Obituary: Chris N. Strahm (1956–2017)

Chris N. Strahm, co-founder of LinearX Corporation, was the sole inventor and designer of some of the most important design and measurement tools used by audio engineers right around the world, including LEAP, LMS, the LT360 measurement turntable, the pcRTA, the RTAjnr and the ATI Paragon mix console. A polymath whose skills encompassed electronics, mechanics, acoustics, high-level coding, robotics, technical writing and production engineering, he was universally acclaimed as ‘brilliant’ in every one of these fields.

Chris Norman Strahm was born Norman Christ Strahm on November 20th, 1956 in McMinnville, Oregon to John and Alice (Hillig) Strahm. His father died when Chris was only seven, and he took on the responsibilities of being ‘the man of the house’ which infused in him a sense of responsibility that would inform the decisions he made for the rest of his life.

Chris attended McMinnville High School and after graduating in 1975 went straight to Oregon State University where in 1978 he was awarded a BSc with a major in electrical engineering and a minor in computer science. A keen guitarist, Chris formed a band called ‘Archer’ in which he played to help make ends meet.

After graduation he first worked at Hewlett Packard before signing on at NorthWest Sound, a professional sound company located in Portland, Oregon which was contracted to provide stage equipment for bands including The Eagles, Fleetwood Mac, and Chicago. There he worked under the tutelage of famous product development engineer Cal Perkins (Marantz, JBL, BiAmp, Mackie and Loud). He and Perkins became life-long friends. ‘Chris was undoubtedly one of the most brilliant people I have had the privilege of knowing,’ says Perkins. ‘He definitely was the hardest-working person I have ever met. There was no off switch.’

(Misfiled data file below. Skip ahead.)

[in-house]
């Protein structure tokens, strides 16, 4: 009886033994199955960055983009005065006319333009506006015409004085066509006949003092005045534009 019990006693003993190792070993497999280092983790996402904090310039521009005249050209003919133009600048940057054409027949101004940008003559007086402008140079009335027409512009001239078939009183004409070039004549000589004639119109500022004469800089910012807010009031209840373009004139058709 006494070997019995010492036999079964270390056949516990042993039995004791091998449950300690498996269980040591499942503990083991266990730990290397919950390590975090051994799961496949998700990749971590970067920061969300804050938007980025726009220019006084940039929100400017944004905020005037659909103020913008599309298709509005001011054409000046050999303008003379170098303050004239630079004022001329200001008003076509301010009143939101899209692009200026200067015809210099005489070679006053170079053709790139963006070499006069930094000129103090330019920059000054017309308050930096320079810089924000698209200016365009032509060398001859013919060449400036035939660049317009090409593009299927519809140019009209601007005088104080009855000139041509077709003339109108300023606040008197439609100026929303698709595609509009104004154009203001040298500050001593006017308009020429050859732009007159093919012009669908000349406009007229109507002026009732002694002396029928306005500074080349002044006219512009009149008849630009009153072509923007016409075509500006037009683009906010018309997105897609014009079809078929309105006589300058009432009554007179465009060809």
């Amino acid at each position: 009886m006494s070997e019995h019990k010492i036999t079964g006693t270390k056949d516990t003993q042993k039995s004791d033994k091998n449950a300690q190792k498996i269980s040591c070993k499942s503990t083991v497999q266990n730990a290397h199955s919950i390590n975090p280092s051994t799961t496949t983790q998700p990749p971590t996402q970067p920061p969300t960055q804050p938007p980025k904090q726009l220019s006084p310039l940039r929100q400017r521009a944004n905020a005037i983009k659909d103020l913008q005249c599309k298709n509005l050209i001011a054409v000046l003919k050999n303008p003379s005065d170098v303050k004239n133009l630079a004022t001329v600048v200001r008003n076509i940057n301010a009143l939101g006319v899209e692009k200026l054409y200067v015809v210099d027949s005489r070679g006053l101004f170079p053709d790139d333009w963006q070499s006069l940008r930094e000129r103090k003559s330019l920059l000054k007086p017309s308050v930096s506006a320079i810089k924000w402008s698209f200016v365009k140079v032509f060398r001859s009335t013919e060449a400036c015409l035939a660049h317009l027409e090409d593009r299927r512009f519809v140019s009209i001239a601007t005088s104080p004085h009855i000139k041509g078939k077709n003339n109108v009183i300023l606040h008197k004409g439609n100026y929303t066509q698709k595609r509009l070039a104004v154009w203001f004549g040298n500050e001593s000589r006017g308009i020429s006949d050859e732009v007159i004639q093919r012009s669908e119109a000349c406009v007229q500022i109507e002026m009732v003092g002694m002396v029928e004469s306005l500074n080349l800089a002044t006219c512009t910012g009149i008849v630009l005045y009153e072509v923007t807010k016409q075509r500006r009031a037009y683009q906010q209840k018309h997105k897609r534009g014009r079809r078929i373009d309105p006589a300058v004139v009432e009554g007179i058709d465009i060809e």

It was while he was working at NW Sound that Chris started his own company, CNS Electronics, so he could work on his first product, the Loudspeaker Enclosure Analysis Program, now known as LEAP. At the time of its release LEAP was revolutionary because it added additional parameters to the accepted Thiele-Small parameters which were the standard for speaker enclosure design. Strahm’s enhancements gave users the ability to accurately model speaker array systems, such as those used and sold by NW Sound. It was also entirely Chris’ own work. Chris once told Alan Shaw, of Harbeth Loudspeakers, that there were a million lines of code in LEAP. ‘That is a huge intellectual achievement for one individual,’ says Shaw.